The first part of her to feel home was her feet – her soles recognized the familiar way the wood felt both cool and warm, sticky and smooth. As she put her feet to the floor in the morning, from the bed, from the room she used to own, she felt what it feels to be home and not home.
She’d been gone six months. After 30 years in this one location on the globe, six months felt like a blink, a yawn. She had to keep reminding herself that she was just visiting, and not returning home. Her body fell right back into the rhythm of New York – the thickness of the summer air that softens skin and to-do lists. The sharp quick tongues and furrowed brows of passersby. The freedom of un-sleeved arms under the night-time haze of city lights. The shuffles and strides to board trains and edge around passing cars, grasping at the seconds, efforting to hoard time in this city of “never enough.”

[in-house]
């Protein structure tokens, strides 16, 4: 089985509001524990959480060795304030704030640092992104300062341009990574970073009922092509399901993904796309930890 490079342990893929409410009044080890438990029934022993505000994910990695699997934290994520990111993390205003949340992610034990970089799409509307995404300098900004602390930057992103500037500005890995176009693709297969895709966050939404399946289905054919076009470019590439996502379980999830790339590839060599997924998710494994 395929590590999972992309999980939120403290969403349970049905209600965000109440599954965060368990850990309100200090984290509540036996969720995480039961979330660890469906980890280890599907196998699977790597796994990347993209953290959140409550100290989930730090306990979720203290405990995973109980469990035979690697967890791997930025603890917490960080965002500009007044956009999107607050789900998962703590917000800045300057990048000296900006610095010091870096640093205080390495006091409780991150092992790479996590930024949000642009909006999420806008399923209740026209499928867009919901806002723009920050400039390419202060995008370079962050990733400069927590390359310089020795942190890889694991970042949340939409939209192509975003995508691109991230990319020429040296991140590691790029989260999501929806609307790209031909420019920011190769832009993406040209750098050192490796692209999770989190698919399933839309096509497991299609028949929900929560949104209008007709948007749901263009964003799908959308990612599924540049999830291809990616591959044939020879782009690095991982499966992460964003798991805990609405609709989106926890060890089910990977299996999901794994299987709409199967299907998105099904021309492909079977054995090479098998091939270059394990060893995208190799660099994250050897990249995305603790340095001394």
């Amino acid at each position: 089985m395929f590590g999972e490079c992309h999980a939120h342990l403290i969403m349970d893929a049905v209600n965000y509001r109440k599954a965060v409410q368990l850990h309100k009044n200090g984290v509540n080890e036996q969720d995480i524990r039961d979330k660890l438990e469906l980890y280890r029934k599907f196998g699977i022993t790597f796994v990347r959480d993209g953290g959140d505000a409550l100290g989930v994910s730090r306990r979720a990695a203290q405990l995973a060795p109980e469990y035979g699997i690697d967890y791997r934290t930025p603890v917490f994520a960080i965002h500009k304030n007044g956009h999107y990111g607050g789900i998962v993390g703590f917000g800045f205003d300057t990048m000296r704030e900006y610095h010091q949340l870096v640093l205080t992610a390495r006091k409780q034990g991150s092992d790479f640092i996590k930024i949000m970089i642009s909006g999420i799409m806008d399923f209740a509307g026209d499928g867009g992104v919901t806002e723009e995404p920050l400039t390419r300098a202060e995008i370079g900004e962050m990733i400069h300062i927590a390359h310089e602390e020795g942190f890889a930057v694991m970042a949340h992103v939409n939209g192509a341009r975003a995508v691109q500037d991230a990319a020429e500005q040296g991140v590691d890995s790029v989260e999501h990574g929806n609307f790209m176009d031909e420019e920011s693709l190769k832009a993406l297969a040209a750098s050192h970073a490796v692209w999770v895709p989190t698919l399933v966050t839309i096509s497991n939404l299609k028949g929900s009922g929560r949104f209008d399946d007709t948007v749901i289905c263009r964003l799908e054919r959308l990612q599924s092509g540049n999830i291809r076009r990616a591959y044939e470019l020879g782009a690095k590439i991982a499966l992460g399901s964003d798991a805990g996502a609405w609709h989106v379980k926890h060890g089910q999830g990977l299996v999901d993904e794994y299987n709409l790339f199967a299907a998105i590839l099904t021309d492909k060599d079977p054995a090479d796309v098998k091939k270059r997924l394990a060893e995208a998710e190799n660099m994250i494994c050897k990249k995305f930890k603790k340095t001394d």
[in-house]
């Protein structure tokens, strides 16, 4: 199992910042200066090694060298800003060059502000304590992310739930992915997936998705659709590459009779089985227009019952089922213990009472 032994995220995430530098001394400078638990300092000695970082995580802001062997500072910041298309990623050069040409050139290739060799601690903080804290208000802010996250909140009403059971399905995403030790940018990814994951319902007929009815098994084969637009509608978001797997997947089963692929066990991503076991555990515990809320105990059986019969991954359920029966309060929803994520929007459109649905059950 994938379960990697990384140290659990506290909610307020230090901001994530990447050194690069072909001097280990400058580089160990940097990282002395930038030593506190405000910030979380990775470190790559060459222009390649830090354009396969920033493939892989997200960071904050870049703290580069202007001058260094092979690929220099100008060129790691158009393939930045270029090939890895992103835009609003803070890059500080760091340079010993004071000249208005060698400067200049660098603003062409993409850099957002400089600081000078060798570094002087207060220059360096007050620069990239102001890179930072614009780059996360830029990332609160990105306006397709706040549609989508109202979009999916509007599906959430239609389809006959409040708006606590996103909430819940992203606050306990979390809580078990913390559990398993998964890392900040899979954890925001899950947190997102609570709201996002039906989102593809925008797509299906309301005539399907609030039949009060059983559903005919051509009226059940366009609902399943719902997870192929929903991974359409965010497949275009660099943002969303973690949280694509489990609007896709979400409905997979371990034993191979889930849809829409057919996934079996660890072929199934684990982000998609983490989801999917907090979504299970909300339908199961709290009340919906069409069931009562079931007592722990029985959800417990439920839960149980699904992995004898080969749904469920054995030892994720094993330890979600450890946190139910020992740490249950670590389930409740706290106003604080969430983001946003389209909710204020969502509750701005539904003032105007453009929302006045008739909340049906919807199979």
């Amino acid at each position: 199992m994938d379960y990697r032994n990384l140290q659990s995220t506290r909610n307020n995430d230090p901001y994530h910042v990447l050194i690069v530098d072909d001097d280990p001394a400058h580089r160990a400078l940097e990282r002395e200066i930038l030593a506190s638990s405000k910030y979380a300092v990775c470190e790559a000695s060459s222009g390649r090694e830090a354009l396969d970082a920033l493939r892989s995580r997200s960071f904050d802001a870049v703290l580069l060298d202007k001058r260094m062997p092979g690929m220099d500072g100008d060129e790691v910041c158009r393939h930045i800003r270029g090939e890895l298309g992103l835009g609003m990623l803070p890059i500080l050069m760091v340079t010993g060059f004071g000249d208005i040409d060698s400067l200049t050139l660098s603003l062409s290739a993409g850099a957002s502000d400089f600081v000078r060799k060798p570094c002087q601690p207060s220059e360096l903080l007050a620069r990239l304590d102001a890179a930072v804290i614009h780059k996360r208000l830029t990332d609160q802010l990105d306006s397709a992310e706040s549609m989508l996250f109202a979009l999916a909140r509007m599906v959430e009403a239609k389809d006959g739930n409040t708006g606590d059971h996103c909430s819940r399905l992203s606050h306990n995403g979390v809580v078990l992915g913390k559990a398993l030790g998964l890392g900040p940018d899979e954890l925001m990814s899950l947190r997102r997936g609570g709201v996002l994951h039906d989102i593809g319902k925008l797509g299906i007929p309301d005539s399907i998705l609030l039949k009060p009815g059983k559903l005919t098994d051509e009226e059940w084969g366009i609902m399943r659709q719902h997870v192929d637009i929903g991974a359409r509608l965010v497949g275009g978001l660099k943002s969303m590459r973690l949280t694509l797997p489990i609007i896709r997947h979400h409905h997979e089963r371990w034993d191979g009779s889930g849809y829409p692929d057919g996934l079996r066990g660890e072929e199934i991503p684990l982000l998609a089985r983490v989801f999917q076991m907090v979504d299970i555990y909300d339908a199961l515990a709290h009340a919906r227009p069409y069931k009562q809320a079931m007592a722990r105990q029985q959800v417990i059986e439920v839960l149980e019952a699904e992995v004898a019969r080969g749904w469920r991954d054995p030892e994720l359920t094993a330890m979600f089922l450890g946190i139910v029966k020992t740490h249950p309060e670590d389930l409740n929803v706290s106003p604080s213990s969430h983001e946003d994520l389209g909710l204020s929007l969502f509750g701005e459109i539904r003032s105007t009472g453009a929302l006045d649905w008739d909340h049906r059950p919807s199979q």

She had to remind her eyes that they were just visiting. That what they were seeing, so commonplace, was no longer commonplace, that this may be the last. The last time they rest over the skyline of jersey, lady liberty, and the empire state from her tree-top perch. The last time they soften focus in the warmth of purple living room walls. The last time this version of familiarity translates into the definition of home.
There is grief in longing for the past. Their is longing in loving where you’ve come from. There is gratitude in being able to feel that love. There is wonder in being able to finally come from a place of gratitude. After 30 years of struggle, of “never enough,” of shuffling in the right direction and striding sideways, of grasping, of efforting, what a wondrous thing to hold it all in gratitude.
august 2, 2013